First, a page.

A transgender woman was murdered in San Salvador, the capital of El Salvador, last weekend, part of an epidemic of violence against LGBTQ people in the Central American nation.
A group of people in a van grabbed Anahy Miranda Rivas, 27, on a San Salvador street Sunday and dragged her for several feet, then stabbed her, the Washington Blade reports. They left her body near a nightclub, according to the Blade.
There have been hundreds of hate crimes committed against LGBTQ Salvadorans, especially trans women, in the past few years. Rivas's death has raised awareness of the dangers faced by trans women in the nation, according to the Blade.
"There have already been seven deaths this year, and Anahy's death is the third most violent," Amalia Leiva, trans programs coordinator with Salvadoran LGBTQ rights group COMCAVIS, told the Blade. "We urgently need the mechanisms that have already been put into place with [El Salvador's] National Civil Police and in the prosecutor's office to be applied."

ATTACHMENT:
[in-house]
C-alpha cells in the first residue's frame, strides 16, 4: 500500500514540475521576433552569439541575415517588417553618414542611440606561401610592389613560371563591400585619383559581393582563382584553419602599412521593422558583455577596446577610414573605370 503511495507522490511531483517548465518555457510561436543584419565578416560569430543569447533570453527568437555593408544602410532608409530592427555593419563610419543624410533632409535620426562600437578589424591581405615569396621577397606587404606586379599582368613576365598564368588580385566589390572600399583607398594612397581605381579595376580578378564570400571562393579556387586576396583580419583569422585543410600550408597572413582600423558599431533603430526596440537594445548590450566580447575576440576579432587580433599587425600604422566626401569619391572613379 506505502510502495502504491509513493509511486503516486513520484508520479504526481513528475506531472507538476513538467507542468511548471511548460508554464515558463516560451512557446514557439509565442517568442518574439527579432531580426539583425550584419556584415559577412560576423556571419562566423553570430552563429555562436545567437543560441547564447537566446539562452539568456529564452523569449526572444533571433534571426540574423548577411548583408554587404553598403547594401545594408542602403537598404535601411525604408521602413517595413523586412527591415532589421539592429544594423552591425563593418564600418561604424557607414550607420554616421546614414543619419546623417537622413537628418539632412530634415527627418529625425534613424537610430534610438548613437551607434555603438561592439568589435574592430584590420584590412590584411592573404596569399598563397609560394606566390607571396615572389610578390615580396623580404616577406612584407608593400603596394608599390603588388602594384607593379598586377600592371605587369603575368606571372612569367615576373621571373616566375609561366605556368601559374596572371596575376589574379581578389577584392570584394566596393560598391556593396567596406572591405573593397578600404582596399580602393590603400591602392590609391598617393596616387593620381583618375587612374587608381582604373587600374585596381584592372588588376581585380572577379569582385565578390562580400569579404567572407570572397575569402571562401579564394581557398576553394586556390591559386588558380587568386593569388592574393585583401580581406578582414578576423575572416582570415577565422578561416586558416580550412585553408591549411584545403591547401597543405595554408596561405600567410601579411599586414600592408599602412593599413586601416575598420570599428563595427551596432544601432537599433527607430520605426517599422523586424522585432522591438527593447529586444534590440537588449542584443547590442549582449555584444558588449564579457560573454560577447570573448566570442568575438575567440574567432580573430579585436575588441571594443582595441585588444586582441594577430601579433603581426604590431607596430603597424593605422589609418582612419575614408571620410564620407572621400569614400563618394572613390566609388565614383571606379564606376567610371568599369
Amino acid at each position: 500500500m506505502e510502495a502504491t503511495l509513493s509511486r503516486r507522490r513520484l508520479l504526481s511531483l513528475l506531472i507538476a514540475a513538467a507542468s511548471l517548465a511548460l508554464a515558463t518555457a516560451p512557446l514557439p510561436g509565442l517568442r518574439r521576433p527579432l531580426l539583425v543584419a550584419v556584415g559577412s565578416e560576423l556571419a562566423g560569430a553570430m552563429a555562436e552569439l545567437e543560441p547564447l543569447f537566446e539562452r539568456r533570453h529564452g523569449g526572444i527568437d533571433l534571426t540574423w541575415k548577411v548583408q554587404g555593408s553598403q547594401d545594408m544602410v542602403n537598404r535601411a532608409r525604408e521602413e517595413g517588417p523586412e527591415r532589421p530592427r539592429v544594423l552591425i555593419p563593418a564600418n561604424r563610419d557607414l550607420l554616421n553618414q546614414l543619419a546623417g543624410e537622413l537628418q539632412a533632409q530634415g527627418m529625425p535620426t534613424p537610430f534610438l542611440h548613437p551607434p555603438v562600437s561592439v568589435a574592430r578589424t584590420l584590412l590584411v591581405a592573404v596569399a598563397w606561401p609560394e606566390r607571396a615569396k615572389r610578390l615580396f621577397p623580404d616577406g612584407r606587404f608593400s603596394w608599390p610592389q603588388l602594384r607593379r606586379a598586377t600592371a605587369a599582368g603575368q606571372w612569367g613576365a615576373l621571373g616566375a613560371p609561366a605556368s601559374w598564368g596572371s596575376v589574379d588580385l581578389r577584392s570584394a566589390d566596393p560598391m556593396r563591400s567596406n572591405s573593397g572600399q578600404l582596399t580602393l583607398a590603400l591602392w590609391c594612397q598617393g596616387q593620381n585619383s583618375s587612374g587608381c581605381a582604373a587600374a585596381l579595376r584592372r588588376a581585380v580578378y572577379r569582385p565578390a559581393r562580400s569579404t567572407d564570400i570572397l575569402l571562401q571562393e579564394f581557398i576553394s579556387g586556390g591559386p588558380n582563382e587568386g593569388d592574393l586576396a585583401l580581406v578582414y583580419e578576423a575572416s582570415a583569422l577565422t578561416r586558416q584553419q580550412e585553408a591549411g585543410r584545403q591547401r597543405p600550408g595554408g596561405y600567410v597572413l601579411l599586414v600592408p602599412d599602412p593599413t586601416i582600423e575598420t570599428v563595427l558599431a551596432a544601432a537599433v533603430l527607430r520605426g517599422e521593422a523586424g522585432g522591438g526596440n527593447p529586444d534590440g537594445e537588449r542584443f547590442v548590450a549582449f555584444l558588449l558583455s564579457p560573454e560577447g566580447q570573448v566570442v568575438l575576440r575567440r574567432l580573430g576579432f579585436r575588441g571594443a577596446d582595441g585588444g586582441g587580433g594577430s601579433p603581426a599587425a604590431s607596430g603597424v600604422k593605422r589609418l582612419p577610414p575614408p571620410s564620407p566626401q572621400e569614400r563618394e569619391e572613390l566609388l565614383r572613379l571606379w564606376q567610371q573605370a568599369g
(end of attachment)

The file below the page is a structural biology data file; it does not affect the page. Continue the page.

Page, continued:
Monica Linares, executive director of ASPIDH Arcoiris Trans, said there has been little action by Salvadoran authorities. "We see silence from the human rights ombudsman, who has not commented on the latest hate crimes as well as Anahy's case," she told the paper.
Independent activist Aislinn Odalys said many trans women do sex work, which puts them at a high risk of violence, because they are denied other job opportunities. She called for El Salvador to enact trans-inclusive antidiscrimination laws. "The same system forces us onto the streets to work in sex work and expose ourselves to all kinds of people who can attack us," Odalys told the Blade.
In the U.S., at least 20 trans people have been murdered this year, all but one of them women of color. There is another trans American whose death has been called suspicious but has not been ruled a homicide, and one more who was initially identified by activists as a trans woman but was identified by family members as a gender-nonconforming gay man.
Constant reports of violence against our community are difficult to read, especially as we continue to face historic rates. If you or someone you know is experiencing violence, you can reach out to the Anti-Violence Project's free bilingual (English/Spanish) national hotline at (212) 714-1141 or report online for support.